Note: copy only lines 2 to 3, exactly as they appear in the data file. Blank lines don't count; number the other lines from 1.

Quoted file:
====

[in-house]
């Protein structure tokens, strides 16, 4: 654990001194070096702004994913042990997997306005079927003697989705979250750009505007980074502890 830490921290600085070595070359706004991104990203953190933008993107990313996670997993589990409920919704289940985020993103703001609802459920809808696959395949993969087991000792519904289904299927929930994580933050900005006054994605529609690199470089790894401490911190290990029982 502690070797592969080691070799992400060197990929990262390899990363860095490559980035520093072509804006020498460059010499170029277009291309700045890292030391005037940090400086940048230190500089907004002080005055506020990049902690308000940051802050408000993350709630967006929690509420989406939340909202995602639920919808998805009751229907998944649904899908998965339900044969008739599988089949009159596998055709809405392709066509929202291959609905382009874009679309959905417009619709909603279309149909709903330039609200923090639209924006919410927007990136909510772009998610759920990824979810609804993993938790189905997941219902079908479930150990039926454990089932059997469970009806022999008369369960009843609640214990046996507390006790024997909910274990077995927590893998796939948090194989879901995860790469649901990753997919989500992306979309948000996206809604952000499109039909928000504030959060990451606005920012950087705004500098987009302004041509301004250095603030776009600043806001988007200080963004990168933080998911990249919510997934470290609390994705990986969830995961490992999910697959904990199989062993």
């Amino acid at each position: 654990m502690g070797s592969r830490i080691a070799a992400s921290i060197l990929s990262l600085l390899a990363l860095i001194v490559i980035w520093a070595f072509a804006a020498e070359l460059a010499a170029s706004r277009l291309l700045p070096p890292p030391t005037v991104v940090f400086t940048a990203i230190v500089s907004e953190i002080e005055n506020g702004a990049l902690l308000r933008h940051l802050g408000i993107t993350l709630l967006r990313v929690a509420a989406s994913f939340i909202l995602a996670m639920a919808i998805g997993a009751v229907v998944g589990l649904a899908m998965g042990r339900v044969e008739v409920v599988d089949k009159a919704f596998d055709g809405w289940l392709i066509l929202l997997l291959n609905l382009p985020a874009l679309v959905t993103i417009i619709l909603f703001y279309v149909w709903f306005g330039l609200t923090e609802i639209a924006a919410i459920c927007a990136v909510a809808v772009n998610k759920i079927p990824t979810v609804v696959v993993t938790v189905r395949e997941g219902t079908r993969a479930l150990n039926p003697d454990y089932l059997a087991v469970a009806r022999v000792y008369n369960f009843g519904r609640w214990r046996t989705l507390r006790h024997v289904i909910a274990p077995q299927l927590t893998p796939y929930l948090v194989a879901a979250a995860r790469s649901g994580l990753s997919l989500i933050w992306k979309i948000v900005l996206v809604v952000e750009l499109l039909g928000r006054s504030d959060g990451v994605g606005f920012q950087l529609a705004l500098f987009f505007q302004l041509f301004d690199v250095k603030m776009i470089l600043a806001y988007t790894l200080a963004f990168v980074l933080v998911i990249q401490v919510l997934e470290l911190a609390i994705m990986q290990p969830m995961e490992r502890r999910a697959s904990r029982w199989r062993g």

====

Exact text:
């Protein structure tokens, strides 16, 4: 654990001194070096702004994913042990997997306005079927003697989705979250750009505007980074502890 830490921290600085070595070359706004991104990203953190933008993107990313996670997993589990409920919704289940985020993103703001609802459920809808696959395949993969087991000792519904289904299927929930994580933050900005006054994605529609690199470089790894401490911190290990029982 502690070797592969080691070799992400060197990929990262390899990363860095490559980035520093072509804006020498460059010499170029277009291309700045890292030391005037940090400086940048230190500089907004002080005055506020990049902690308000940051802050408000993350709630967006929690509420989406939340909202995602639920919808998805009751229907998944649904899908998965339900044969008739599988089949009159596998055709809405392709066509929202291959609905382009874009679309959905417009619709909603279309149909709903330039609200923090639209924006919410927007990136909510772009998610759920990824979810609804993993938790189905997941219902079908479930150990039926454990089932059997469970009806022999008369369960009843609640214990046996507390006790024997909910274990077995927590893998796939948090194989879901995860790469649901990753997919989500992306979309948000996206809604952000499109039909928000504030959060990451606005920012950087705004500098987009302004041509301004250095603030776009600043806001988007200080963004990168933080998911990249919510997934470290609390994705990986969830995961490992999910697959904990199989062993």
């Amino acid at each position: 654990m502690g070797s592969r830490i080691a070799a992400s921290i060197l990929s990262l600085l390899a990363l860095i001194v490559i980035w520093a070595f072509a804006a020498e070359l460059a010499a170029s706004r277009l291309l700045p070096p890292p030391t005037v991104v940090f400086t940048a990203i230190v500089s907004e953190i002080e005055n506020g702004a990049l902690l308000r933008h940051l802050g408000i993107t993350l709630l967006r990313v929690a509420a989406s994913f939340i909202l995602a996670m639920a919808i998805g997993a009751v229907v998944g589990l649904a899908m998965g042990r339900v044969e008739v409920v599988d089949k009159a919704f596998d055709g809405w289940l392709i066509l929202l997997l291959n609905l382009p985020a874009l679309v959905t993103i417009i619709l909603f703001y279309v149909w709903f306005g330039l609200t923090e609802i639209a924006a919410i459920c927007a990136v909510a809808v772009n998610k759920i079927p990824t979810v609804v696959v993993t938790v189905r395949e997941g219902t079908r993969a479930l150990n039926p003697d454990y089932l059997a087991v469970a009806r022999v000792y008369n369960f009843g519904r609640w214990r046996t989705l507390r006790h024997v289904i909910a274990p077995q299927l927590t893998p796939y929930l948090v194989a879901a979250a995860r790469s649901g994580l990753s997919l989500i933050w992306k979309i948000v900005l996206v809604v952000e750009l499109l039909g928000r006054s504030d959060g990451v994605g606005f920012q950087l529609a705004l500098f987009f505007q302004l041509f301004d690199v250095k603030m776009i470089l600043a806001y988007t790894l200080a963004f990168v980074l933080v998911i990249q401490v919510l997934e470290l911190a609390i994705m990986q290990p969830m995961e490992r502890r999910a697959s904990r029982w199989r062993g």